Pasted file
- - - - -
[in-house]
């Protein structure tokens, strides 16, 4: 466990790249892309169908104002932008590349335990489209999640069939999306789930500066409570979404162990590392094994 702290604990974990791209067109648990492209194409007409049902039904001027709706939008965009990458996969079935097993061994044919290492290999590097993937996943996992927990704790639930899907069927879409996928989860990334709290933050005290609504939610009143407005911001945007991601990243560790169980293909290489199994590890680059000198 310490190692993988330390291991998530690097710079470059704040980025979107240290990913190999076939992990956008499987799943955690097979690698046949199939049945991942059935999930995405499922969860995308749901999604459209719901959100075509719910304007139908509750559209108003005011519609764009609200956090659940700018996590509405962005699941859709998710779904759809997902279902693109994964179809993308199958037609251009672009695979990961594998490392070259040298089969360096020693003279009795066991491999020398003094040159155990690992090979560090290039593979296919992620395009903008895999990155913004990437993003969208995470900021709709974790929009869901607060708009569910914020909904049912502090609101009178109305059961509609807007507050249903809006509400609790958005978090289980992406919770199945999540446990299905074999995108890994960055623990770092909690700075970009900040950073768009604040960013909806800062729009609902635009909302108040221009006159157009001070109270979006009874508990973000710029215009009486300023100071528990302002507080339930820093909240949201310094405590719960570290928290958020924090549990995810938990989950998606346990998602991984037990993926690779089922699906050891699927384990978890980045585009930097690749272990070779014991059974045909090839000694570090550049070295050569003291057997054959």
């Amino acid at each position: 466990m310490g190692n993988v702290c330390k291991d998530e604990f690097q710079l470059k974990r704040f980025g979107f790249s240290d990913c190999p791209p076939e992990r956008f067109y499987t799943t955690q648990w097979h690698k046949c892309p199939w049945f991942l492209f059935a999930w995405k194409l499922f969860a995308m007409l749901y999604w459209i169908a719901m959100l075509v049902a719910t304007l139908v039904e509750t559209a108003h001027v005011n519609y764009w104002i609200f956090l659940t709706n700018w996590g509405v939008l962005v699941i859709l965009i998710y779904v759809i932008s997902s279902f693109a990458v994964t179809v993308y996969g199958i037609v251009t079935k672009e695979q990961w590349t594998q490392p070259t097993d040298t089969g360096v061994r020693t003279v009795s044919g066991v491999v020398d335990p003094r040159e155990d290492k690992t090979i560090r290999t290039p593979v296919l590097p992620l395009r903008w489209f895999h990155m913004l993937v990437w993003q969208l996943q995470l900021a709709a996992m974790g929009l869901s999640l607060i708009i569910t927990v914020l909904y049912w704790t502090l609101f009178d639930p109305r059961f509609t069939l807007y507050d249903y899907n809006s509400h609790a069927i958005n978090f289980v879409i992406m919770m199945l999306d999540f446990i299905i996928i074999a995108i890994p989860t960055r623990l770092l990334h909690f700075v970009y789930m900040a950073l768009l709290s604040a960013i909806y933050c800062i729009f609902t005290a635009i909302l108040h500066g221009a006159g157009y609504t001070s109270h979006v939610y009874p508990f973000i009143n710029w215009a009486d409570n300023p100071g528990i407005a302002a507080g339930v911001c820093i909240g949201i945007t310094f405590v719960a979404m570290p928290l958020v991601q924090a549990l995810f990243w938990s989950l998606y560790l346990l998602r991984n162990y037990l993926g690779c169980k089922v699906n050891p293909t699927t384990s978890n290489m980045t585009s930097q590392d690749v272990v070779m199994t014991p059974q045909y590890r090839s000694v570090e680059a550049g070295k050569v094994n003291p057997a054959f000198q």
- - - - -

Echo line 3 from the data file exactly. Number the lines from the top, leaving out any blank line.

């Amino acid at each position: 466990m310490g190692n993988v702290c330390k291991d998530e604990f690097q710079l470059k974990r704040f980025g979107f790249s240290d990913c190999p791209p076939e992990r956008f067109y499987t799943t955690q648990w097979h690698k046949c892309p199939w049945f991942l492209f059935a999930w995405k194409l499922f969860a995308m007409l749901y999604w459209i169908a719901m959100l075509v049902a719910t304007l139908v039904e509750t559209a108003h001027v005011n519609y764009w104002i609200f956090l659940t709706n700018w996590g509405v939008l962005v699941i859709l965009i998710y779904v759809i932008s997902s279902f693109a990458v994964t179809v993308y996969g199958i037609v251009t079935k672009e695979q990961w590349t594998q490392p070259t097993d040298t089969g360096v061994r020693t003279v009795s044919g066991v491999v020398d335990p003094r040159e155990d290492k690992t090979i560090r290999t290039p593979v296919l590097p992620l395009r903008w489209f895999h990155m913004l993937v990437w993003q969208l996943q995470l900021a709709a996992m974790g929009l869901s999640l607060i708009i569910t927990v914020l909904y049912w704790t502090l609101f009178d639930p109305r059961f509609t069939l807007y507050d249903y899907n809006s509400h609790a069927i958005n978090f289980v879409i992406m919770m199945l999306d999540f446990i299905i996928i074999a995108i890994p989860t960055r623990l770092l990334h909690f700075v970009y789930m900040a950073l768009l709290s604040a960013i909806y933050c800062i729009f609902t005290a635009i909302l108040h500066g221009a006159g157009y609504t001070s109270h979006v939610y009874p508990f973000i009143n710029w215009a009486d409570n300023p100071g528990i407005a302002a507080g339930v911001c820093i909240g949201i945007t310094f405590v719960a979404m570290p928290l958020v991601q924090a549990l995810f990243w938990s989950l998606y560790l346990l998602r991984n162990y037990l993926g690779c169980k089922v699906n050891p293909t699927t384990s978890n290489m980045t585009s930097q590392d690749v272990v070779m199994t014991p059974q045909y590890r090839s000694v570090e680059a550049g070295k050569v094994n003291p057997a054959f000198q």